[Column] Dewald Nolte: Five tips for designing African digital banking experiences that score with the young and old
As mobile internet connectivity grows, African youth is fast embracing the opportunity to connect, converse and transact on the web.
According to the GSMA (Mobile Economy Report 2015), mobile internet penetration in Sub-Saharan Africa was expected to reach 38% by 2020. This has largely been driven by lower costs of smartphones, which the GSMA says have decreased by 20% since 2008. A rapidly growing local app market and easy access to games and social media have captivated the youth market.
Although the Millennials generation is a Western construct, African youth (18 to 34) – particularly the urban youth – are displaying similar online behaviour patterns to their counterparts in developed countries. And, while the older generations may accuse them of being driven by a need for instant gratification, the youth’s expectation of simple, fast and always-on service is shifting how organisations design their offerings.
Banks, meanwhile, have built their credibility by portraying themselves as the bastions of the economy, institutions designed to protect your money, with caution built into their organisational DNA. While this is important, of course, it isn’t something that necessarily attracts their fastest growing potential customer base.
Here are five pointers to help African banks attract and retain customers, no matter what their age, and to ensure they are preparing for future generational expectations.
1. Prepare to be compared
At the very outset, it’s important for banking institutions to understand that the younger generations are swiftly getting used to having information at their fingertips.
Research published by Pew Research Centre (2015 Global Attitudes Survey) shows that African youth are jumping at the opportunity to engage online. In Tanzania, those aged between 18 and 34 are 17% more connected to the internet than their elders. This climbs to a significant 31% in both Nigeria and Kenya. The research also shows that the connected youth are active on social media on a daily basis.
Social media is being used to ask questions and to make comparisons based on experience. Price comparison websites are also making it easier to make informed decisions.
This significantly changes the dynamic of how the youth choose products and interact with brands. It is obvious then, that banks will need to change the way they engage with the younger generation. Designing for a frictionless experience must be priority.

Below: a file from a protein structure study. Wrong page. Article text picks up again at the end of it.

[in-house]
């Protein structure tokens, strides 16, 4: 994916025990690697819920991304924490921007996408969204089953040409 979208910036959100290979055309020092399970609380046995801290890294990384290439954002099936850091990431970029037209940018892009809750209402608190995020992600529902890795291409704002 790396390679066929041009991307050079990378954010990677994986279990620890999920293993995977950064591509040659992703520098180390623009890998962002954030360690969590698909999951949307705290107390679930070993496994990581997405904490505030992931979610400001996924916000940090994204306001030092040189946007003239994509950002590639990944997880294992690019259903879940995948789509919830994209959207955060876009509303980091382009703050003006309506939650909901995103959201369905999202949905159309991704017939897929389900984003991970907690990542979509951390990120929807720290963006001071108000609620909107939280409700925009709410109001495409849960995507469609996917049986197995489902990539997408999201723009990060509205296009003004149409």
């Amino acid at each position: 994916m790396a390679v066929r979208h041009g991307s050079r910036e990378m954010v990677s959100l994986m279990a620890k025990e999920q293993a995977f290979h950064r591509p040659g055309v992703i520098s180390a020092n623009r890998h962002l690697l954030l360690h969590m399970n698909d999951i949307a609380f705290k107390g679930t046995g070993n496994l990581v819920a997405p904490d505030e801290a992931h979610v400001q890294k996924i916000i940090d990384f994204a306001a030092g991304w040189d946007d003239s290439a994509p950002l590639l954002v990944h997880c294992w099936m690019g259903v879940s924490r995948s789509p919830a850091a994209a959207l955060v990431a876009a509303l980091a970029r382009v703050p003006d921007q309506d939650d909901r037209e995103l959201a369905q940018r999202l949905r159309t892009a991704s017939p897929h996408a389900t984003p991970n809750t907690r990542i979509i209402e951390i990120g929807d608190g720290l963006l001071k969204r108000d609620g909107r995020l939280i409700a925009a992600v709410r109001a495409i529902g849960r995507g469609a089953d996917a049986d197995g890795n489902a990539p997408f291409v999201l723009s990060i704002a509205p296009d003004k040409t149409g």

2. Just make it work
User experience becomes a key issue when servicing customers across generations.
Based on their engagement with global sites, the connected youth have an expectation that everything must work immediately, offer real value, in a seamless experience.
While the younger generations have a better understanding of technology, continued literacy challenges and multiple regional dialect demographics adds complexity to the user interface served up by financial institutions. Complex security terms such as phishing and pharming can cause mistrust of the service. In many instances, this lack of understanding may lead to customers avoiding digital channels altogether, which in turn drives up the cost of delivery for the banks.
Making use of technology that appears exceptionally simple to the user takes away the fear factor. When it comes to authentication, banks must guarantee their customers’ protection against phishing and other digital fraud vectors without the costly and clumsy use of one-time passwords. These may give the appearance of good security, but they are less effective and overly complicated, particularly for those accessing services on their phones. Removing complexities at the very outset of the transaction resonates with both the older and younger generations.
3. No one reads anymore
No generational cohort reads lengthy warnings or instructions. People will click through to the end of an instalment or process without actually being fully aware of the details – or this may again increase their mistrust of the service. Moreover, in our experience, when an organisation uses text-heavy instructions, abandonment rates shoot up. When communicating instructions, the “keep it simple” rule reigns supreme.
4. Markets are not the same
Companies also need to understand that new markets work very differently. What may have worked in Botswana, may not be obvious to those in Kenya. People use and engage with technology, language and each other differently in every market. This includes generational quirks.
Banks will need to tweak their user engagement depending on where they are operating. Working with partners who have experience in a region allows a bank to learn from their experiences, which can save time and costly mistakes.
5. Innovating for future generations
We see a lot written about banks becoming simple transaction pipes. To avoid this, they must adapt in order to provide better value for their customers. This can be achieved in three ways:
- A simple user authentication, which has excellent security, is a great way to build trust with customers.
- Once this is in place, you can confidently open up your channels and add new services.
- Banks can then begin leveraging their merchant network in order to start on-selling their products to their customers – essentially becoming an aggregated merchant platform. By nurturing trust, banks are able to capitalise on a captive customer base and bring to bear vast economies of scale.
The complexities of catering across borders and language barriers and for different generations with different user expectations are enormous. However, if banks invest in technologies that are simple, seamless and flexible, they can not only ensure all age groups form trusting, lasting relationships with them, but also take an important step towards building new revenue opportunities for the future.